Cubs' home-run reliance continues, again with poor results
The Cubs' second great hitting slump of the season continued Saturday.
It was the sixth straight game when the only Cubs' scoring came on a home run. While losing five of their last six games, the Cubs have hit .131 as a team. In June, they are batting .186, worst in MLB.
"We certainly believe we'll bounce out of it," Eric Sogard said. "It's a time when we need to do those smaller things and work at-bats, work walks and get guys over. Do a little small ball compared to just relying on the home run all the time. We've got to find other ways to win than just by the long ball."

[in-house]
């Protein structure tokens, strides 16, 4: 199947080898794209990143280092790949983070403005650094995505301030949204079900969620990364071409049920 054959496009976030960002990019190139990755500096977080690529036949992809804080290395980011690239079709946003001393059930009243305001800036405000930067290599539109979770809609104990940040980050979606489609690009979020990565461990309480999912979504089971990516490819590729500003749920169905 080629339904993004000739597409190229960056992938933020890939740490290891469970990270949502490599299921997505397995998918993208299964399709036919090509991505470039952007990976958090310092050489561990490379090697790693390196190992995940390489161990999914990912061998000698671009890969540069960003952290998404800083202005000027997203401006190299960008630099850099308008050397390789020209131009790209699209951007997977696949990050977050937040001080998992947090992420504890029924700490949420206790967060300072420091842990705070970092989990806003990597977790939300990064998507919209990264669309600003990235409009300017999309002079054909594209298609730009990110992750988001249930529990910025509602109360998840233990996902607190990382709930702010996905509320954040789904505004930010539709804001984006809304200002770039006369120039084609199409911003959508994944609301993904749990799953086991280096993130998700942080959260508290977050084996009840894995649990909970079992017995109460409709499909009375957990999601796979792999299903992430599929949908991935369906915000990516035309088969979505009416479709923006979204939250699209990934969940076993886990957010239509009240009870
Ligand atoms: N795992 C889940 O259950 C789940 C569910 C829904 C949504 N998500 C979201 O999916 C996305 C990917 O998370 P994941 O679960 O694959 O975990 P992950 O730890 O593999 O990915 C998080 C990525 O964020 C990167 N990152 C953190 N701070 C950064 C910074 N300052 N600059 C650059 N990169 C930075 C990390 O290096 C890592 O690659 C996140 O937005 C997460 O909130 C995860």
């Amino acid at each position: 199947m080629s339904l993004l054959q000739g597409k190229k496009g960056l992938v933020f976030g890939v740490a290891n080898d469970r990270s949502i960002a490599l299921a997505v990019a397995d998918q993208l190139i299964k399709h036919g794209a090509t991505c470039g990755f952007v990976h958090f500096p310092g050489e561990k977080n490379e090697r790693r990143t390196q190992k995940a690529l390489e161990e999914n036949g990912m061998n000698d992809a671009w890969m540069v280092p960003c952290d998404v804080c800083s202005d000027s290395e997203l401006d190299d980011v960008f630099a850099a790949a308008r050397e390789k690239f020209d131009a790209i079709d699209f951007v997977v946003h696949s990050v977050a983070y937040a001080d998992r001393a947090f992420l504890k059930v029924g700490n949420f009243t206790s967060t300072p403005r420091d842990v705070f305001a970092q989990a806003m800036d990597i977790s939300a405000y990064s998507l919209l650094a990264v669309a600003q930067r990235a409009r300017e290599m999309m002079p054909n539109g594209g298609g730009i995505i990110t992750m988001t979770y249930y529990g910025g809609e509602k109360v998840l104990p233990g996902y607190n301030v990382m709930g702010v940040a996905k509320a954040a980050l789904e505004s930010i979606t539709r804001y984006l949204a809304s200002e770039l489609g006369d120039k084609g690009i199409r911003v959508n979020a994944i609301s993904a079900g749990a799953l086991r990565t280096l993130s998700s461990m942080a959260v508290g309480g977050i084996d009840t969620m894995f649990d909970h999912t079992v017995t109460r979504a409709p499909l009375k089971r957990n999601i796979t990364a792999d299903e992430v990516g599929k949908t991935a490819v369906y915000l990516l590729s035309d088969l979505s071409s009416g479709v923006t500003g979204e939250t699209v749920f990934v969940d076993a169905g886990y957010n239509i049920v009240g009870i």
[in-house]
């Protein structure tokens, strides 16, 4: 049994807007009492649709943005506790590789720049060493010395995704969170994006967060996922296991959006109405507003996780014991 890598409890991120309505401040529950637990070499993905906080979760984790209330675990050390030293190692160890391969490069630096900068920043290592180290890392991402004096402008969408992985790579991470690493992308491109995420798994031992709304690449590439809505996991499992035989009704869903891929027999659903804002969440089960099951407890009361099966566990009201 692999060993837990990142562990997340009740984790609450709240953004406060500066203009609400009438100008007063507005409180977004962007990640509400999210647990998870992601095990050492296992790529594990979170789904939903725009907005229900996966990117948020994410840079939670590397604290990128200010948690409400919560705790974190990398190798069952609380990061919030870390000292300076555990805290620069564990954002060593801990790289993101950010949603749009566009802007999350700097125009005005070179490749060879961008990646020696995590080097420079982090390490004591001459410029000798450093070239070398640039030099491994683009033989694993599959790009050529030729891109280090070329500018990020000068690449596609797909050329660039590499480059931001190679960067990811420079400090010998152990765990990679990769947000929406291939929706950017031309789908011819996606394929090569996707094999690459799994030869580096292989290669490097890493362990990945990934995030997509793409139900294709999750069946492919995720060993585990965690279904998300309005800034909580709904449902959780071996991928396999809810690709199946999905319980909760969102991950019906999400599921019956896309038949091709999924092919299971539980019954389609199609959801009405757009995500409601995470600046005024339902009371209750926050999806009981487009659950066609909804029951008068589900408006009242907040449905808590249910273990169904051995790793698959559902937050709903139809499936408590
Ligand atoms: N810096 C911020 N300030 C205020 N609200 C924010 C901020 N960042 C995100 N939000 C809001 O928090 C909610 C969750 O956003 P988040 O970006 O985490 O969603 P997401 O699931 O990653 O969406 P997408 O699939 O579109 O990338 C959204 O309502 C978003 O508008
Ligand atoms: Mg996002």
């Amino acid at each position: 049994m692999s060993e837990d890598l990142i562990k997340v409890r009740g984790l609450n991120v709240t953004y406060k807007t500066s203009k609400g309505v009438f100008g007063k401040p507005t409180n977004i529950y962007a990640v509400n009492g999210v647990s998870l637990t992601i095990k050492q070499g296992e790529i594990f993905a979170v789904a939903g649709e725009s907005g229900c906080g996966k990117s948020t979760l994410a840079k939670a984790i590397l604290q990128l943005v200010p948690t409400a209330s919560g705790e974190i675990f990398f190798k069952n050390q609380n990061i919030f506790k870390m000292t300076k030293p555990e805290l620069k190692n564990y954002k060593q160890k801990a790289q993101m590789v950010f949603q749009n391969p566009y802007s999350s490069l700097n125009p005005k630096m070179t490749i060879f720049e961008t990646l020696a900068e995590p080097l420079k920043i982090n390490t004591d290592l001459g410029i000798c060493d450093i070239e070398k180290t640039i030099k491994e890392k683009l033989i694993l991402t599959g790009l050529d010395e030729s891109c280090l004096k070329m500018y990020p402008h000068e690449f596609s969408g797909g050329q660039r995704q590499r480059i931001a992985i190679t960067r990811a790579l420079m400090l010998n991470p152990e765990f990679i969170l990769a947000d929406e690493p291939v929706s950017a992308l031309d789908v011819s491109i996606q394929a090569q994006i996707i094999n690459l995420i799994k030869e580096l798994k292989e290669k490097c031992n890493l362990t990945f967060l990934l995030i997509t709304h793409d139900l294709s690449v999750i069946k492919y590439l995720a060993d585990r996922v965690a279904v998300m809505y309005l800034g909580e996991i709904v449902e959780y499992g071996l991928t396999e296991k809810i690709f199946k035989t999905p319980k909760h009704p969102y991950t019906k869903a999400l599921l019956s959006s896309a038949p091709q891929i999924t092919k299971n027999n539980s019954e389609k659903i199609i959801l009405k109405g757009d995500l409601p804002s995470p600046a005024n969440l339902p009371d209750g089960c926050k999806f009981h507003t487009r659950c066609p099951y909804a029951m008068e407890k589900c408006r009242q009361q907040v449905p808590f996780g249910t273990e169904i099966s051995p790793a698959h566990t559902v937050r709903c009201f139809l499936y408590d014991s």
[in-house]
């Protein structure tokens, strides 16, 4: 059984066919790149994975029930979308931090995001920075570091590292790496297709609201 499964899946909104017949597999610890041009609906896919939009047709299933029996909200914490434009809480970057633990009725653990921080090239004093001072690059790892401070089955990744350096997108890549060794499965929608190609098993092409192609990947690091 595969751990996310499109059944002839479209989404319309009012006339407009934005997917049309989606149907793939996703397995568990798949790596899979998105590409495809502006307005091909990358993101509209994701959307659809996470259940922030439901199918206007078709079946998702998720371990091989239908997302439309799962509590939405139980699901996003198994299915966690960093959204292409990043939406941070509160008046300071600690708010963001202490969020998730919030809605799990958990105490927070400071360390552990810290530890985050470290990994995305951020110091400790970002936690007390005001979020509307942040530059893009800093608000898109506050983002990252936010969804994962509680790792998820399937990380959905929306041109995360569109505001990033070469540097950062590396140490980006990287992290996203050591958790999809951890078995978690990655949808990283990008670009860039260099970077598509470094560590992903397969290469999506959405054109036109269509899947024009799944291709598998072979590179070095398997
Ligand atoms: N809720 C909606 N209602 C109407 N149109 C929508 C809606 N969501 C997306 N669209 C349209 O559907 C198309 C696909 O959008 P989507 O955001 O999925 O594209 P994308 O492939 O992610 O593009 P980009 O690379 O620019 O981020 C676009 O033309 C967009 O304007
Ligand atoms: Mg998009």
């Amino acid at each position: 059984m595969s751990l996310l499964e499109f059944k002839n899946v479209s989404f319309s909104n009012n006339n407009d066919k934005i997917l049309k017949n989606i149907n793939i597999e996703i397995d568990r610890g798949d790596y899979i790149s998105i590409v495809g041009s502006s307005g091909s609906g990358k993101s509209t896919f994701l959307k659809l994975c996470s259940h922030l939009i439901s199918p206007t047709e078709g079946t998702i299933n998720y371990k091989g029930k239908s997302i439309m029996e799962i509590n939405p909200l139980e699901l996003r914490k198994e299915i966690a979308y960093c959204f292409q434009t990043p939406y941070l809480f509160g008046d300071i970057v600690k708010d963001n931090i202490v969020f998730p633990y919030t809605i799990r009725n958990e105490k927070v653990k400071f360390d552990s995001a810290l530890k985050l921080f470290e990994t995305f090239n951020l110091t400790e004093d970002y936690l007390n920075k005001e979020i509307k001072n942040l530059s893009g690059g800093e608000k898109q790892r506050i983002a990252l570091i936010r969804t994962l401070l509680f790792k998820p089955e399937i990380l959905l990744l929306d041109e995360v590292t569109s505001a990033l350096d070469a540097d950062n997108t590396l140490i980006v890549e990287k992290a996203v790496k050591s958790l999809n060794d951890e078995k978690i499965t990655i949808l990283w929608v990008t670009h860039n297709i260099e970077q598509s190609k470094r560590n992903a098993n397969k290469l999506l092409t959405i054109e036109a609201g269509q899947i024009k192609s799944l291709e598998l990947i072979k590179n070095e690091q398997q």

The Cubs have been here before. They posted similarly poor offensive numbers during the first two weeks of the season and snapped out of it.
"The game's hard. It's a long season," Joc Pederson said. "I think we just won a bunch of games in a row, led by our offense. If we did that the whole year, we'd win 120 games. So that's just not realistic.
"It's part of the game. We're going to keep going, just like we did at the start of the year. I think that was rock bottom. So just keep trending up."
The Cubs seemed to turn things around with more emphasis on making contact, led by guys like Matt Duffy and Nico Hoerner, who are both currently on the injured list.
"The contact has definitely played into a lot of success," manager David Ross said. "It's not only the hits and the balls that they drive in, it's the tough at-bats, the extra work the pitcher goes through. It's the walks they may take or the bloop that may turn it to the next guy.
"You know there's going to be a lot of foul balls, you're not going to blow anything by guys. That takes a toll on the opposing pitcher."